I’ve made mention of the cruise that my wife and I took between Dec. 6-24 from Sydney, Australia, around the islands of New Zealand and back. Now I want to list to the top 10 things about going on a cruise, especially when you stop in exotic ports of call.
1. You can eat pretty much 24-7. But, of course, you won't. If only because you'd end up vomiting all over the poop deck. Anyway, I pretty much got mugged by 80-year-olds who kept muscling past me to the serving troughs. Still, if you show some judiciousness, you can eat gourmet meals day and night. Complete, if you choose, with a bottle of wine or two.
2. You can be as social as you want. Cruise ships schedule activities that begin as early as 6 a.m. and continue well past midnight. And since no one polices what you do in the privacy of your own cabin, you can keep going until your body gives out.
3. You can be as antisocial as you want. We upgraded to something called Aqua Class, which didn’t get us all that much except access to lunch at the “healthy food” café and a table for two at one of the ship’s premium restaurants (we could have eaten, including the deck grills and room service, at 17 different places). And, yeah, when you’re on a ship that houses 2,800 people, a table for two is worth the extra cash.
4. You can see lots of cool things. Let’s begin with the Sydney Opera House, which is enough of a draw in itself. But we also saw the fjord-like sounds on the western coast of New Zealand’s southern island. We saw the “world’s steepest street” (in Dunedin, NZ). We saw yellow-eyed penguins. We saw the filming site for “The Hobbit” (the shire scenes). We saw fascinating museums in Sydney, in Auckland and in Bay of Islands, NZ. And, at night on the open ocean, we looked up into the sky and saw the Southern Cross.
5. You can see movies. Recent releases, such as “The Avengers” and “Jeff, Who Lives at Home” played twice (and sometimes three times) nightly in one of the ship’s theaters. But also on demand in our stateroom.
6. You can work out every day. The well-equipped gym got a bit crowded during peak hours, but I’d go when most other people were at lunch or at dinner and get free use of the treadmills, the bicycles, weight machines (and free weights) and pretty much anything else I wanted. Or needed.
7. You can forget doing the other kind of work. Oh, if you want, you can get online. But even when we bought a “discount” package, we ended up paying some $.55 a minute for non-Broadband access. Which was spotty and slow. This may sound like a negative. It wasn’t. I’ve never relaxed this much since I left grad school in 1978.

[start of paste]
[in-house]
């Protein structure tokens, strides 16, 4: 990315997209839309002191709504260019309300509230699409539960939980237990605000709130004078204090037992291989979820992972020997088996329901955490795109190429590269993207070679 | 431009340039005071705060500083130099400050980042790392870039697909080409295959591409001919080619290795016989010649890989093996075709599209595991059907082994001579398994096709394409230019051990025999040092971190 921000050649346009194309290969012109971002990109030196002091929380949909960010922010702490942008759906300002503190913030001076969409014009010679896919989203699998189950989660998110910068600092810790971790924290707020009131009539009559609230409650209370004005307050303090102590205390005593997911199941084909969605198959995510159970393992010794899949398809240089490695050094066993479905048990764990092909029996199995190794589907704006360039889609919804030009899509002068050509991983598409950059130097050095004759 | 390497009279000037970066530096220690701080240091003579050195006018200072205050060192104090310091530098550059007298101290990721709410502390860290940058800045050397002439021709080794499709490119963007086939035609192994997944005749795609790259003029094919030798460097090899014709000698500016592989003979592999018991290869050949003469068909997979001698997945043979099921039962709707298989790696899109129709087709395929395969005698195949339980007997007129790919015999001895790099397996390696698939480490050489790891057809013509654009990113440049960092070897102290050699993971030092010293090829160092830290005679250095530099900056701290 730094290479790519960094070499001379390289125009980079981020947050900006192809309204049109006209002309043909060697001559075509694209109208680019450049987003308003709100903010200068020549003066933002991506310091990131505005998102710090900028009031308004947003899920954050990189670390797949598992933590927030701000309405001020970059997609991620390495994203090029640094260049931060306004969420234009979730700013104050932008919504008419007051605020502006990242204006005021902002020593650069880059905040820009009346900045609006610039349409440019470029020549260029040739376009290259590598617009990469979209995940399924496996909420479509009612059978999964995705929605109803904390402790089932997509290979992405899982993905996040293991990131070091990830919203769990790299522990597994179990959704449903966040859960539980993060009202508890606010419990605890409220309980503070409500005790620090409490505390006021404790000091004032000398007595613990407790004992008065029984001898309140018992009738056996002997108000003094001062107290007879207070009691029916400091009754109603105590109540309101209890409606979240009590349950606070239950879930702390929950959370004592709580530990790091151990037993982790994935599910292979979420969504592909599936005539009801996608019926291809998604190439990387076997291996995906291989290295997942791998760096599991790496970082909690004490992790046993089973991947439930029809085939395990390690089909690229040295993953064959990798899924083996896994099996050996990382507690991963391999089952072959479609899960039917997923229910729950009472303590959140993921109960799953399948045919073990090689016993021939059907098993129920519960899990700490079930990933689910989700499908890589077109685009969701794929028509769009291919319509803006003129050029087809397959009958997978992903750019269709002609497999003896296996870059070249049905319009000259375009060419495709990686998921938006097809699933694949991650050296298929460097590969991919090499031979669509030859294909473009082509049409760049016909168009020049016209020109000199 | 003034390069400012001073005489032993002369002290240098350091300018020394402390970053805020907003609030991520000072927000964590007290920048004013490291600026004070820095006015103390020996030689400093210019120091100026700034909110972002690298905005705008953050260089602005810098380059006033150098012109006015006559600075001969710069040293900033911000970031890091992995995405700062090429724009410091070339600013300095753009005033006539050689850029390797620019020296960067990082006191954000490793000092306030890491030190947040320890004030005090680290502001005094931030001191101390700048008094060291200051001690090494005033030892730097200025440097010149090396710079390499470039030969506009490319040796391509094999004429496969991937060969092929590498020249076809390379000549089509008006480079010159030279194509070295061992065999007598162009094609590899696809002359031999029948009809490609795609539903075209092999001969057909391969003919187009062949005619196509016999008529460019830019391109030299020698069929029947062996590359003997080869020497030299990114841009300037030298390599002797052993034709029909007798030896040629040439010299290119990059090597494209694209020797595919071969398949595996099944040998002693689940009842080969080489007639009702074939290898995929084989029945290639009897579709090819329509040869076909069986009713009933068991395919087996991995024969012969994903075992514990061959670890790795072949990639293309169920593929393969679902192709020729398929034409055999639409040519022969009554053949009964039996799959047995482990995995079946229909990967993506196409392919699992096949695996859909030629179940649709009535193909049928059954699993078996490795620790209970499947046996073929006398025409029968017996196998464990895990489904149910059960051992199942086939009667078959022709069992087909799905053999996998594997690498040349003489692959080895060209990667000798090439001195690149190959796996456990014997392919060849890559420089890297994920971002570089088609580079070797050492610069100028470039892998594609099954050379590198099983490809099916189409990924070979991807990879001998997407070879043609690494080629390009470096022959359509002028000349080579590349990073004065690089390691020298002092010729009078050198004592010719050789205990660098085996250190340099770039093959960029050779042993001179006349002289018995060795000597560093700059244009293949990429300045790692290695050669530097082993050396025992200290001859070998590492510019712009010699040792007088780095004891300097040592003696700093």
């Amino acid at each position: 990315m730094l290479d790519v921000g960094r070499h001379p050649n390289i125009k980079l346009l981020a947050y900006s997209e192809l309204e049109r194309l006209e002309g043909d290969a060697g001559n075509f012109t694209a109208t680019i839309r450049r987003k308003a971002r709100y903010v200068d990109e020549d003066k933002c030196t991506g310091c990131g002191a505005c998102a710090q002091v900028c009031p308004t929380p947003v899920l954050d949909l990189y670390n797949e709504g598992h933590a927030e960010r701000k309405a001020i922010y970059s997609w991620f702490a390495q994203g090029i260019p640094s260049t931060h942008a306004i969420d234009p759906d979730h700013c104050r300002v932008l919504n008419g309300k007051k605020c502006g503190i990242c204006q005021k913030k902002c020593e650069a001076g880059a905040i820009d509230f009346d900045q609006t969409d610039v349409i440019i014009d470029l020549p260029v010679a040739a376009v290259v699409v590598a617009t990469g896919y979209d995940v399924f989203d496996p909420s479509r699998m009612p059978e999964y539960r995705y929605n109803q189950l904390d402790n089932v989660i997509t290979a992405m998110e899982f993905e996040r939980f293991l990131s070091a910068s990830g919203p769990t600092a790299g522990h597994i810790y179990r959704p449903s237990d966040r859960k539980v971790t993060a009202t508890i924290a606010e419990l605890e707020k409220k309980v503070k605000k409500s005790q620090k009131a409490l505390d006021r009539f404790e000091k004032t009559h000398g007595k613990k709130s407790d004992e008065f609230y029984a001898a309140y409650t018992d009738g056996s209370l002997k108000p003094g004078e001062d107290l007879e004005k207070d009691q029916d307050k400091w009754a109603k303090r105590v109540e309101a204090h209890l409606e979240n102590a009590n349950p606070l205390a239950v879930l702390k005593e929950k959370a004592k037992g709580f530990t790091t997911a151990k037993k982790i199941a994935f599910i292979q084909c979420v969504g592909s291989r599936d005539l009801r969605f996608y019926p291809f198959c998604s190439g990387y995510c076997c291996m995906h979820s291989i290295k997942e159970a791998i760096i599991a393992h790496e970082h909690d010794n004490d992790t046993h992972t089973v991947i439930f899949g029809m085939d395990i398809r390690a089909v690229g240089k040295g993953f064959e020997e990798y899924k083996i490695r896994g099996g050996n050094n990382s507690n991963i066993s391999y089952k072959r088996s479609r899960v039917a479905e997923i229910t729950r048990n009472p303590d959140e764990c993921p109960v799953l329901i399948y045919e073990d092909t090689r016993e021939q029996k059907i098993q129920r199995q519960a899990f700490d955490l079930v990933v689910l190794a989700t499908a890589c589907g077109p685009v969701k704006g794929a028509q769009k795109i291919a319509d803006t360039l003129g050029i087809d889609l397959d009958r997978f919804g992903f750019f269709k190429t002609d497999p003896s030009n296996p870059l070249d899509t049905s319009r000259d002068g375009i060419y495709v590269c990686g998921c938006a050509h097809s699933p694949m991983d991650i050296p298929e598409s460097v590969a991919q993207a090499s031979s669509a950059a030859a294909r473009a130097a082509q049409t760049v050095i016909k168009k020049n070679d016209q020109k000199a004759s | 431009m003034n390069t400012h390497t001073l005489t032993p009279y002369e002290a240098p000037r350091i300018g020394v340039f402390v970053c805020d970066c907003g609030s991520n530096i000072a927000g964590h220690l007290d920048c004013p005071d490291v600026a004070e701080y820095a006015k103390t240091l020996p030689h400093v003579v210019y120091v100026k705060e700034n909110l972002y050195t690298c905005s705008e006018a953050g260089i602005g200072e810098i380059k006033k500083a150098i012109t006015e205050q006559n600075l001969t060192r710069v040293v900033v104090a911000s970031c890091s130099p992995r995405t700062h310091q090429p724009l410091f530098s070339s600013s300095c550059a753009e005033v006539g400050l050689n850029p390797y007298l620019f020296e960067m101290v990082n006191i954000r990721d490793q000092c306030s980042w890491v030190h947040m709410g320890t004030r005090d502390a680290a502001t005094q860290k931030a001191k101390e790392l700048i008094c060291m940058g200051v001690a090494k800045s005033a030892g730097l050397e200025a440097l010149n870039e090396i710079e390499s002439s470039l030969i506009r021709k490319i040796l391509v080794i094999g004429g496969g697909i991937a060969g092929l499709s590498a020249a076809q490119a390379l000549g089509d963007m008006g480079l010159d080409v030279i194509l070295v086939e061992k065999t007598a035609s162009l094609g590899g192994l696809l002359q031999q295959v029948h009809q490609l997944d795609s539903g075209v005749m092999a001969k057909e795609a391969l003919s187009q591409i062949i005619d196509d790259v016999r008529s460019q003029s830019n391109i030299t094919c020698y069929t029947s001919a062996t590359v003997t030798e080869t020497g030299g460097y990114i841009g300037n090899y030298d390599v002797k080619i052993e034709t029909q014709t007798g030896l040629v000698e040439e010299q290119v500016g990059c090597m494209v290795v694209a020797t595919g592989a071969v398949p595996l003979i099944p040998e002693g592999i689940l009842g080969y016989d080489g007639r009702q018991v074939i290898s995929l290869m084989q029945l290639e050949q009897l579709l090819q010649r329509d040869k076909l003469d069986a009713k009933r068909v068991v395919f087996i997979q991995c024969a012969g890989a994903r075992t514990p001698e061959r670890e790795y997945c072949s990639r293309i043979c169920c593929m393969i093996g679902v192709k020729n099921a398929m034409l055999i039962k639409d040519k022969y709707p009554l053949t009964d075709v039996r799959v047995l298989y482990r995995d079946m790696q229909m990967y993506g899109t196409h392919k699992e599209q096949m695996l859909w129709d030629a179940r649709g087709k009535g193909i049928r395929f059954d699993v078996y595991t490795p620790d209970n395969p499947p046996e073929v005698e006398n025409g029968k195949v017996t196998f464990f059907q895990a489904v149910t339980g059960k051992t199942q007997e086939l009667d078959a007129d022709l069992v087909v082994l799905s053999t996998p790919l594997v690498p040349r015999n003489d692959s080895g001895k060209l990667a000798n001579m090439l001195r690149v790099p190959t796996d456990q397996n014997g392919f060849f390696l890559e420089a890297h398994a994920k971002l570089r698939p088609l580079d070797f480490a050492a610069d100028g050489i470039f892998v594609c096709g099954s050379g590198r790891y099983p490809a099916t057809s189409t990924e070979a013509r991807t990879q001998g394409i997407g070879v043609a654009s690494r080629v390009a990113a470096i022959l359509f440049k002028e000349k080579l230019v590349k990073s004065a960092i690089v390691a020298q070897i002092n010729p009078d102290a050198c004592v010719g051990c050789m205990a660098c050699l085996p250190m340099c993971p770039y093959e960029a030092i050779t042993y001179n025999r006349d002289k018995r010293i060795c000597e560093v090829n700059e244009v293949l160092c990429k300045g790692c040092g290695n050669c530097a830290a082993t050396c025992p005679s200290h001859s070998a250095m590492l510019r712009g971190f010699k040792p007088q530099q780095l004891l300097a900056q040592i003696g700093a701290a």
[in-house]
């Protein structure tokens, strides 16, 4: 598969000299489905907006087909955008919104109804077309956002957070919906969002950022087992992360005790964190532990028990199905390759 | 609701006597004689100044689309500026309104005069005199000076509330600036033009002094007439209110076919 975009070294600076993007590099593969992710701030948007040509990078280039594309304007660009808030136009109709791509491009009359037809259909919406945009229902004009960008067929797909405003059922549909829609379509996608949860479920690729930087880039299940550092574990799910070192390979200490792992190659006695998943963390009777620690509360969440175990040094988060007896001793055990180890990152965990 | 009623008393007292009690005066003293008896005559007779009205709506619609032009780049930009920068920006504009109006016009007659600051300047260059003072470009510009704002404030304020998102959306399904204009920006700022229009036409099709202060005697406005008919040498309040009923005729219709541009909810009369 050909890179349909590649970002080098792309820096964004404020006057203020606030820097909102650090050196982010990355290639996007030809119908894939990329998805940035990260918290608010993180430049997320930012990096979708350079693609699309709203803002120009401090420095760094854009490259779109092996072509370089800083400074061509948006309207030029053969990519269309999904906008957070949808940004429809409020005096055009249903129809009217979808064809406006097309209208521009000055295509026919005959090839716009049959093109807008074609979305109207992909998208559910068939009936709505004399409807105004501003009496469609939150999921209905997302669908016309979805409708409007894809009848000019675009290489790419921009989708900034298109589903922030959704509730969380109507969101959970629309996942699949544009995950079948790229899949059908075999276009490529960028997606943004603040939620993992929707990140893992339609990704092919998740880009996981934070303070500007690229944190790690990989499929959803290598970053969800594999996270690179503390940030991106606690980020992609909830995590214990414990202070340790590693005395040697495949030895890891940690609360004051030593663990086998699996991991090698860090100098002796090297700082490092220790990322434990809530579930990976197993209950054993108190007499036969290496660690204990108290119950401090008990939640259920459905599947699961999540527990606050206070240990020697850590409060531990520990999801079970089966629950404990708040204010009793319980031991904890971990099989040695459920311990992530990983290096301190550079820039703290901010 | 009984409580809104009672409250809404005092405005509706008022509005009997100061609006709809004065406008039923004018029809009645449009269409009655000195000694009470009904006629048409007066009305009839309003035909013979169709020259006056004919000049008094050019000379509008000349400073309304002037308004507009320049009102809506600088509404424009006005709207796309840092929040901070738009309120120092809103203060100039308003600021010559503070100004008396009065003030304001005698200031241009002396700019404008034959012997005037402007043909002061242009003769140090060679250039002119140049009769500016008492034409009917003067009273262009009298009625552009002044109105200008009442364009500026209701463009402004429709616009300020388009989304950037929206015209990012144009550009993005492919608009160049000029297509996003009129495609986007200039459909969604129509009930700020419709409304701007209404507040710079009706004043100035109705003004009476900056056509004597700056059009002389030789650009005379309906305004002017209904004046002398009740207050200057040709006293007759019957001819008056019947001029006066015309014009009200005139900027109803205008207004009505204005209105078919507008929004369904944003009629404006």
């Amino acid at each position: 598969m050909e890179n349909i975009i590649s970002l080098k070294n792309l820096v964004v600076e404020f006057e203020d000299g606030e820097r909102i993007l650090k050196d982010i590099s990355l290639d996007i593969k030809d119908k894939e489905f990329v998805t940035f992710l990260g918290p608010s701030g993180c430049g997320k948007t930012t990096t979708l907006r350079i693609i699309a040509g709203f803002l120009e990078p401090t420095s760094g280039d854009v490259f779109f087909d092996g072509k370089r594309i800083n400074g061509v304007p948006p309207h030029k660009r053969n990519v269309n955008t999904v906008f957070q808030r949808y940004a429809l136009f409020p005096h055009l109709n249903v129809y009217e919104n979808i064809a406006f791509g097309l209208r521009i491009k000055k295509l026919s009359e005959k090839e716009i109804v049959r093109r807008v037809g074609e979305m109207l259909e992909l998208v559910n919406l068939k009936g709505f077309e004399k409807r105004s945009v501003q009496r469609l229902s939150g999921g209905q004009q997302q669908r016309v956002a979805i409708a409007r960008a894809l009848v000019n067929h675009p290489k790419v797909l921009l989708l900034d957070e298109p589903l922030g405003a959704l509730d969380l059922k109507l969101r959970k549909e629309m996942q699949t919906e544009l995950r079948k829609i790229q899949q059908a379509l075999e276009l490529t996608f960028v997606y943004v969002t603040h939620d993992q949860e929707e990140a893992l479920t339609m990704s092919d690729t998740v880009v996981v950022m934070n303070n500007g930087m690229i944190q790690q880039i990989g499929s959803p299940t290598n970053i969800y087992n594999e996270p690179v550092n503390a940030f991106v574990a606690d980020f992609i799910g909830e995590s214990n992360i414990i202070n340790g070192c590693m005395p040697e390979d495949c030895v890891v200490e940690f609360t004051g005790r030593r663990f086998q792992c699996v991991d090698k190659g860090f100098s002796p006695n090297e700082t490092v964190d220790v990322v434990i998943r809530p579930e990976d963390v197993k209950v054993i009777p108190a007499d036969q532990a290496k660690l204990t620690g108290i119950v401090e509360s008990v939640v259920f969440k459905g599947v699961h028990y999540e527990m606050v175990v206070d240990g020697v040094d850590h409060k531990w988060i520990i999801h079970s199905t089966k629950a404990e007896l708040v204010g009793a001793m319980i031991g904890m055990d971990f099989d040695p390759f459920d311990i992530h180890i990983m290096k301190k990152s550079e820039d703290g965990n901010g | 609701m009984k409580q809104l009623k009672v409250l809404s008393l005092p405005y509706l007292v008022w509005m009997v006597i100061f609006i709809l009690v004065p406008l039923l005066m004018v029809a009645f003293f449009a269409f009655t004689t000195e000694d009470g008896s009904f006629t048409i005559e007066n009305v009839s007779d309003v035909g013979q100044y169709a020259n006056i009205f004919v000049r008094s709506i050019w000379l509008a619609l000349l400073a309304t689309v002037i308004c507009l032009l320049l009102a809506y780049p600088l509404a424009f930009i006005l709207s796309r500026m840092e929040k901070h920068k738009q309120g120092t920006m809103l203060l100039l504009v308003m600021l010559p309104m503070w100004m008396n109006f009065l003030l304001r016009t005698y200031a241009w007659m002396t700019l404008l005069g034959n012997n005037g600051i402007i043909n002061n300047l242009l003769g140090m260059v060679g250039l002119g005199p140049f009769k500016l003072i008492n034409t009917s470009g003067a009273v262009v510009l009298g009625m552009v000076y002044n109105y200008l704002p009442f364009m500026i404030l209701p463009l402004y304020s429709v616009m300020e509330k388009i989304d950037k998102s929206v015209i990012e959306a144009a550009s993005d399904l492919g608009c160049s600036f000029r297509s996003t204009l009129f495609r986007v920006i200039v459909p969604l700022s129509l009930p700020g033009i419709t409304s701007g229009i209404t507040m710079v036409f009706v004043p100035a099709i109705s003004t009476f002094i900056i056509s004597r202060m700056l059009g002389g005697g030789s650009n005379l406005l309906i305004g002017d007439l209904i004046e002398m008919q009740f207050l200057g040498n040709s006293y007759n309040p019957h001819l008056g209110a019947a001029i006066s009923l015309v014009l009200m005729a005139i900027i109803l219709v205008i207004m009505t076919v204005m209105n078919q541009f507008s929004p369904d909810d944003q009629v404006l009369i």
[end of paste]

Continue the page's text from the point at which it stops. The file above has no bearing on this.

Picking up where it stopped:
8. You can see all kinds of shows. On the night of the solstice, for example, we took in a kind of Cirque du Soleil show, which featured acrobats and jugglers and gymnasts performing on a stage that was moving with the waves. We skipped karaoke night and we dropped a single 20-dollar bill in the ship’s casino and we never showed up for trivia (even though might have won) and we avoided the many art show/sales that were held daily.
9. You can learn stuff. Forget the decently stocked ship’s library. One of the most enjoyable series of activities I took advantage of were the various lectures on astronomy, geography, cosmology and most things scientific that were offered virtually every day. On our next-to-last night, I stood on the open deck as a knowledgeable guy used a laser to point out the various star clusters and planets and explain the basics of space travel. Jupiter was so bright that night, it looked like a moon of the moon.
10. You can meet people from all over the world. Our cruise was peopled mostly by Australians, who were nice enough. But the ship’s workers came from such places as Russia, Serbia, Indonesia, Romania, Croatia and the Philippines. And our captain hailed from Greece. All were friendly and willing to talk about their homelands, their careers and what they liked to do when they got a chance to get off the ship in port.
I’m sure I could list 10 more reasons. Maybe even 20. Let me just say here that cruises can’t substitute from actually staying in, say, a specific city (our three and a half days in Sydney gave us a far better idea of what that city has to offer than our seven-hour stay did for our knowledge of Auckland). And I can’t say that we actually got a chance to see the interior of New Zealand, the place of high mountains and evergreen forests (but I have been to Montana’s Glacier Park anyway).
So I’ll finish by saying that for a relaxing time, and for a chance to at least get an idea of what a country is like, nothing beats a cruise. I’d do it again.
Always with that table-for-two dining option, of course.
Above photo: The Sydney Opera House is even more impressive when seen in person.